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The rock–paper–scissors game and the evolution of alternative male strategies


MANY species exhibit colour polymorphisms associated with alternative male reproductive strategies, including territorial males and 'sneaker males' that behave and look like females1–3. The prevalence of multiple morphs is a challenge to evolutionary theory because a single strategy should prevail unless morphs have exactly equal fitness4,5 or a fitness advantage when rare6,7. We report here the application of an evolutionary stable strategy model to a three-morph mating system in the side-blotched lizard. Using parameter estimates from field data, the model predicted oscillations in morph frequency, and the frequencies of the three male morphs were found to oscillate over a six-year period in the field. The fitnesses of each morph relative to other morphs were non-transitive in that each morph could invade another morph when rare, but was itself invadable by another morph when common. Concordance between frequency-dependent selection and the among-year changes in morph fitnesses suggest that male interactions drive a dynamic 'rock–paper–scissors' game7.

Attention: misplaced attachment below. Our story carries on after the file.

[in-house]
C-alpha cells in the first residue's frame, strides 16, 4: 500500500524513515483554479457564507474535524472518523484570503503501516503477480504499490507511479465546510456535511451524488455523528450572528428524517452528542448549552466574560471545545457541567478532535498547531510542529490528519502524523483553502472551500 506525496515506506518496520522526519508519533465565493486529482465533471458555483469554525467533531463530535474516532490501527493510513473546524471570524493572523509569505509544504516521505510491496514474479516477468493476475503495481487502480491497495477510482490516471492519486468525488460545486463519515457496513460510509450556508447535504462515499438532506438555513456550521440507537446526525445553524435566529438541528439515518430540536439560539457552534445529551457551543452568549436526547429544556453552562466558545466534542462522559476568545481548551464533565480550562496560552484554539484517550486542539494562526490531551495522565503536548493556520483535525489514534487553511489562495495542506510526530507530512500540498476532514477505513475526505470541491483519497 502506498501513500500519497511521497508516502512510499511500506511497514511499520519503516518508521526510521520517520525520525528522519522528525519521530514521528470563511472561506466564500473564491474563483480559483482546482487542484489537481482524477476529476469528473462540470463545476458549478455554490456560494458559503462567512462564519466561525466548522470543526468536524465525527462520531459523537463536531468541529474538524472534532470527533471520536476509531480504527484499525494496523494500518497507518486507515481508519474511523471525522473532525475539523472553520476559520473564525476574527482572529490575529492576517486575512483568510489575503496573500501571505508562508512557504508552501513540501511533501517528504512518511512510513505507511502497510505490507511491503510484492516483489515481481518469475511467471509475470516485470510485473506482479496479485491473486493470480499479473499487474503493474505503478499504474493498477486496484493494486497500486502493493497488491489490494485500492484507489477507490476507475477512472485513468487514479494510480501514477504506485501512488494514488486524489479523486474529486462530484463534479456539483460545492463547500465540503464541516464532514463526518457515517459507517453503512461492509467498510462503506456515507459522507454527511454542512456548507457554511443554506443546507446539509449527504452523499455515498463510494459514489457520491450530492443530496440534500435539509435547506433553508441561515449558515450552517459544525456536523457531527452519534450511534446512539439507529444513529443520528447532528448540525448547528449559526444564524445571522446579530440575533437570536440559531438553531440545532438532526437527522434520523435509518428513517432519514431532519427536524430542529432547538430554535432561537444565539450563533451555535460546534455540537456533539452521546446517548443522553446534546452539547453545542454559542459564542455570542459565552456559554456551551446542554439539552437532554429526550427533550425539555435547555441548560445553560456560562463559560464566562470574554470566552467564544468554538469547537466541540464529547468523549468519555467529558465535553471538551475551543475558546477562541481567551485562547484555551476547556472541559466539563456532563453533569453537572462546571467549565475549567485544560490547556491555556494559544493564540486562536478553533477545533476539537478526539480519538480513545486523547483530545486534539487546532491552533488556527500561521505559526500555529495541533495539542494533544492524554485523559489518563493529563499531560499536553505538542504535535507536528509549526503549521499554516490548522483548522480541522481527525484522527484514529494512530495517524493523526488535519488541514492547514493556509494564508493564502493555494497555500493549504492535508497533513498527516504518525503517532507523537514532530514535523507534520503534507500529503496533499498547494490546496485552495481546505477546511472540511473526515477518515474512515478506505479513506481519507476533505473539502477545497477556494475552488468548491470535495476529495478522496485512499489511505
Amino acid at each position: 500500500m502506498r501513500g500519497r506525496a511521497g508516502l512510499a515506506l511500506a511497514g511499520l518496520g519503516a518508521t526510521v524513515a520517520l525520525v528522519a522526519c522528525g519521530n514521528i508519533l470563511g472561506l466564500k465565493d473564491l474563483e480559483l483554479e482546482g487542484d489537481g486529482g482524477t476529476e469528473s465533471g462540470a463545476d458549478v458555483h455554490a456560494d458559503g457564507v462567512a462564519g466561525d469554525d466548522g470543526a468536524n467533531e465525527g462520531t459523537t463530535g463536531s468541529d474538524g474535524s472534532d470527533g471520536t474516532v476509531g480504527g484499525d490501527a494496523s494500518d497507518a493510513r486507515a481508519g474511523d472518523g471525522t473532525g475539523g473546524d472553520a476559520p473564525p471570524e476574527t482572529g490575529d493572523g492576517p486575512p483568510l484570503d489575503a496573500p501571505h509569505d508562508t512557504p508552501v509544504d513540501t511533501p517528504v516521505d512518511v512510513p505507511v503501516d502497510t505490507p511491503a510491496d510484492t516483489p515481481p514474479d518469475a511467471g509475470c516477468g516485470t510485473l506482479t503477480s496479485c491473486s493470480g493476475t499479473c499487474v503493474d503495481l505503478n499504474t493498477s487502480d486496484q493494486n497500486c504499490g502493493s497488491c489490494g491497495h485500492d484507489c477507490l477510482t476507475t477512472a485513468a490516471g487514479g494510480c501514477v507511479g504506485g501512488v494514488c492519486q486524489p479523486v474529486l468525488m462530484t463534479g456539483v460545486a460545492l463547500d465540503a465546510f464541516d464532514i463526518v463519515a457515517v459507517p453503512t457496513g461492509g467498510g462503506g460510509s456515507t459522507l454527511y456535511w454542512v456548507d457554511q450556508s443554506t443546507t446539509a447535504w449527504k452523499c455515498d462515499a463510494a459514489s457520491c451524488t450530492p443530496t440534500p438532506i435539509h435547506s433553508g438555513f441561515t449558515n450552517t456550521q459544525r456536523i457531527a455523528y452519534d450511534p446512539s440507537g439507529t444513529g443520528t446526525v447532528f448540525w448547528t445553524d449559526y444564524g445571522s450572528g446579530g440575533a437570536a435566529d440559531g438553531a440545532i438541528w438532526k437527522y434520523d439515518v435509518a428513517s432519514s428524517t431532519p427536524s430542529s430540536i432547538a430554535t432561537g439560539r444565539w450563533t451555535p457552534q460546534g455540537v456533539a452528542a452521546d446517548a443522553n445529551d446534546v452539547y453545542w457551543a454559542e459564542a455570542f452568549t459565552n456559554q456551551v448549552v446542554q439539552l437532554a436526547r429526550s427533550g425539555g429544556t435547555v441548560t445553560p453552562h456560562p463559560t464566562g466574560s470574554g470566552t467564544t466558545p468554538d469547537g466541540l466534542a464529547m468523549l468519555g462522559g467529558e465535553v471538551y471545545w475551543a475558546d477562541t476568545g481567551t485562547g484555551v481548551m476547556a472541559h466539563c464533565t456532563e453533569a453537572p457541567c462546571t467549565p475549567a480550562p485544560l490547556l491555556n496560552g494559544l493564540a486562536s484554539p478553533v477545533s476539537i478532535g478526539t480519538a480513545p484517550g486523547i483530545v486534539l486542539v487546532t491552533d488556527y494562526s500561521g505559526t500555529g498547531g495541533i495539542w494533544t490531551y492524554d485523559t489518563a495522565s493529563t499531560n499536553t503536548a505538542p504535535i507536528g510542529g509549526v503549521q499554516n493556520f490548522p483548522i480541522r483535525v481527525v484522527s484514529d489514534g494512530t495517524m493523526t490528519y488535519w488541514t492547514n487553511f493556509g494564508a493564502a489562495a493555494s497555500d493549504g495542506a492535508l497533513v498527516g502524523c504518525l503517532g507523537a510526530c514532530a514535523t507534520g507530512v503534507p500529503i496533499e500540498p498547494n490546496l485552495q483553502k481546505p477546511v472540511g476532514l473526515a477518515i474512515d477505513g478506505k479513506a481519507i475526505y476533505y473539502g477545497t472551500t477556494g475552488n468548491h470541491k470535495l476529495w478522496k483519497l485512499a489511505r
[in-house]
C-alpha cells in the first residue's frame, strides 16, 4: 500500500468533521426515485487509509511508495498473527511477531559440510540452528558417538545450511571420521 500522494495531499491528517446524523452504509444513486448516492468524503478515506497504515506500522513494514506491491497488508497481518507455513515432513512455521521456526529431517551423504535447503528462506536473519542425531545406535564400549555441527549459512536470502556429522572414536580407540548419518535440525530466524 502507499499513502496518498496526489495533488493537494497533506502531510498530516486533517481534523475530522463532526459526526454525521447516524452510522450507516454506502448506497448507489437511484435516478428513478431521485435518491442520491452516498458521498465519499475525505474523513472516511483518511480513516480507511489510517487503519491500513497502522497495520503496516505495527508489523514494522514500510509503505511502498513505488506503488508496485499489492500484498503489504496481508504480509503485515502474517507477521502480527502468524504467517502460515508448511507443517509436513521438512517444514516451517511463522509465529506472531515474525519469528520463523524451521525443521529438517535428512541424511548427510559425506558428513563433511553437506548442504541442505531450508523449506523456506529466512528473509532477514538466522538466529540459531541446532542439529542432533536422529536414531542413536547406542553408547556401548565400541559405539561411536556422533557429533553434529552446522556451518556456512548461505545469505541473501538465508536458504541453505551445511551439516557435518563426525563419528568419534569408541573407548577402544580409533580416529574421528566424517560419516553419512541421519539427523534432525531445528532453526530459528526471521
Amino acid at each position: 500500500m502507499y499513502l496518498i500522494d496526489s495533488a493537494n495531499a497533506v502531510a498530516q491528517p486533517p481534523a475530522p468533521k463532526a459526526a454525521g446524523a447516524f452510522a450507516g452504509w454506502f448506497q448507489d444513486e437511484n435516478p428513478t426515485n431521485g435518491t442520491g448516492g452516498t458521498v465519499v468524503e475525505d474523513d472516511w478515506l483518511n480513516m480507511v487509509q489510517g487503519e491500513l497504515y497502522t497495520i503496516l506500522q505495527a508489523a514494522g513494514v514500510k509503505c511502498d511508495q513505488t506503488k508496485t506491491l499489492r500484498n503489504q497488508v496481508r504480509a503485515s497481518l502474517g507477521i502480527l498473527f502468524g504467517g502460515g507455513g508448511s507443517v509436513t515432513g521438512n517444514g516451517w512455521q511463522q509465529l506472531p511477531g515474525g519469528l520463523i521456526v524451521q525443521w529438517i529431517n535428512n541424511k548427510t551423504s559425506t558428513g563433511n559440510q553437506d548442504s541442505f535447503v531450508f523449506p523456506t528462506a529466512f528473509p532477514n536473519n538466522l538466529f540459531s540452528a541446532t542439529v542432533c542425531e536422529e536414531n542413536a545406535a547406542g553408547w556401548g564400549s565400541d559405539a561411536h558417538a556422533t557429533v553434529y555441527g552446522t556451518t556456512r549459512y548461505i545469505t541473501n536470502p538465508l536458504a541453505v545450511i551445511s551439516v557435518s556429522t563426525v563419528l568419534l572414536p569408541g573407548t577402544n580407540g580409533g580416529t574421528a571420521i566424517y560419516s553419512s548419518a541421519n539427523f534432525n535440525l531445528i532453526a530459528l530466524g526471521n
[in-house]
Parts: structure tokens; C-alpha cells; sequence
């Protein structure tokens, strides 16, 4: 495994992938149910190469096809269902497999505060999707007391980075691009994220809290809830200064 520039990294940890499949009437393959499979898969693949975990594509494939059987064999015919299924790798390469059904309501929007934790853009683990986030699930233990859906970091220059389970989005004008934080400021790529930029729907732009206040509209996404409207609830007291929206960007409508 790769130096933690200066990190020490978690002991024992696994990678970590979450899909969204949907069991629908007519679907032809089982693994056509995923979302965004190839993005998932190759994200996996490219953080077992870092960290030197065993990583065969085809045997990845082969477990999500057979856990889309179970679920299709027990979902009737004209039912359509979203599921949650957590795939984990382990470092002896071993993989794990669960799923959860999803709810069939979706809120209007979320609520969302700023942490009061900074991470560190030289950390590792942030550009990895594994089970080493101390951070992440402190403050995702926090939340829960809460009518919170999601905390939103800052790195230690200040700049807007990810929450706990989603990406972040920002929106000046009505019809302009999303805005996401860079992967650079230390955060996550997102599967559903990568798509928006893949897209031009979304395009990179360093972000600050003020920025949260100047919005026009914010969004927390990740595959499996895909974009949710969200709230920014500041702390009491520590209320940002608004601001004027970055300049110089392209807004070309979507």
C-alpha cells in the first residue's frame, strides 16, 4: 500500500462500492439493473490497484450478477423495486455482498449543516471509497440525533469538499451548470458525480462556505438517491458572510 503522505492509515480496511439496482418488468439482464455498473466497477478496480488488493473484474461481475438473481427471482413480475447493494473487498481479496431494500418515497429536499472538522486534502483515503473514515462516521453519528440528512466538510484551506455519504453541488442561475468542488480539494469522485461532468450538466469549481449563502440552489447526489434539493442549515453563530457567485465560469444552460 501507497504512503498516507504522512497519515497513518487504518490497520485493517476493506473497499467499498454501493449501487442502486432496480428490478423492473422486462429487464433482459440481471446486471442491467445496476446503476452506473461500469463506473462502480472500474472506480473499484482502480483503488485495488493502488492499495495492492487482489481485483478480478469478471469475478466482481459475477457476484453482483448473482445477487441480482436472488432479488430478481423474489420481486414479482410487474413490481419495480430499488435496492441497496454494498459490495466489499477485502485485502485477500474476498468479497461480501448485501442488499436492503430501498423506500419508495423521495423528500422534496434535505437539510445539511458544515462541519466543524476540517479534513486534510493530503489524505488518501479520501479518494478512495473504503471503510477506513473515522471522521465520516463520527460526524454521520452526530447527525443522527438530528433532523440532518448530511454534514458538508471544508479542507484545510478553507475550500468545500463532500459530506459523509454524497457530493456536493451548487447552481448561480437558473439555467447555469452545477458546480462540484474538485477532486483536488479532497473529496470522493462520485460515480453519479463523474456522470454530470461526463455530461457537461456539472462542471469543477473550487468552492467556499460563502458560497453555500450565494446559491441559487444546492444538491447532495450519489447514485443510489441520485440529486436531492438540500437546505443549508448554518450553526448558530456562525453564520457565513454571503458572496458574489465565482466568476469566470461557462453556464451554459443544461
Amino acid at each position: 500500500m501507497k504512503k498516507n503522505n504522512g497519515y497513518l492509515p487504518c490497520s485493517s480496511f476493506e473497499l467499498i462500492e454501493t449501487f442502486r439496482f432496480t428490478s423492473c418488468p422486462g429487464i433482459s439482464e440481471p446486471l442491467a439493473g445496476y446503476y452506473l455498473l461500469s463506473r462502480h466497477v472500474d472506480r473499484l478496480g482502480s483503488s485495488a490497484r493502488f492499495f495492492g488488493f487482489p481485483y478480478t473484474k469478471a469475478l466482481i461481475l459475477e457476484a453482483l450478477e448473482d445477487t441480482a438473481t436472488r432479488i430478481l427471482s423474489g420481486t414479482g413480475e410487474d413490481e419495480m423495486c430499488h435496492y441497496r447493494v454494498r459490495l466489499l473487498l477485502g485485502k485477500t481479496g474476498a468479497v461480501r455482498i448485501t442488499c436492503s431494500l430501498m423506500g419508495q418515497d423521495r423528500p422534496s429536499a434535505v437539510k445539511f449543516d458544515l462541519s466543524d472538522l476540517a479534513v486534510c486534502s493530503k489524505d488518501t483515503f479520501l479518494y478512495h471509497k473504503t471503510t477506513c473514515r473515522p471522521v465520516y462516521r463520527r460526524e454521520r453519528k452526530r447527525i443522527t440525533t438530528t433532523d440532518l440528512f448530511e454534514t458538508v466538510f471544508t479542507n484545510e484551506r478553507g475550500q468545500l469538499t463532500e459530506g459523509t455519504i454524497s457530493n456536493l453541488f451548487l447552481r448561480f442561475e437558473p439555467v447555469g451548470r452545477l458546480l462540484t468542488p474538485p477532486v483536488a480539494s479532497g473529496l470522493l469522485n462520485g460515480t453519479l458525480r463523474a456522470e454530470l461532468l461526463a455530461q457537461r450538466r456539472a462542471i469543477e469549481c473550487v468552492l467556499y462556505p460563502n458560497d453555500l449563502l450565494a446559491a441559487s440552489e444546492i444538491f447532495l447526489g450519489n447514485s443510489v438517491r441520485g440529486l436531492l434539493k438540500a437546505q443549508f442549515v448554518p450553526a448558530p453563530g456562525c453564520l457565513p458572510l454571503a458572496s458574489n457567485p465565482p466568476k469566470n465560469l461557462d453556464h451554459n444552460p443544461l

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Sinervo, B., Lively, C. The rock–paper–scissors game and the evolution of alternative male strategies. Nature 380, 240–243 (1996).

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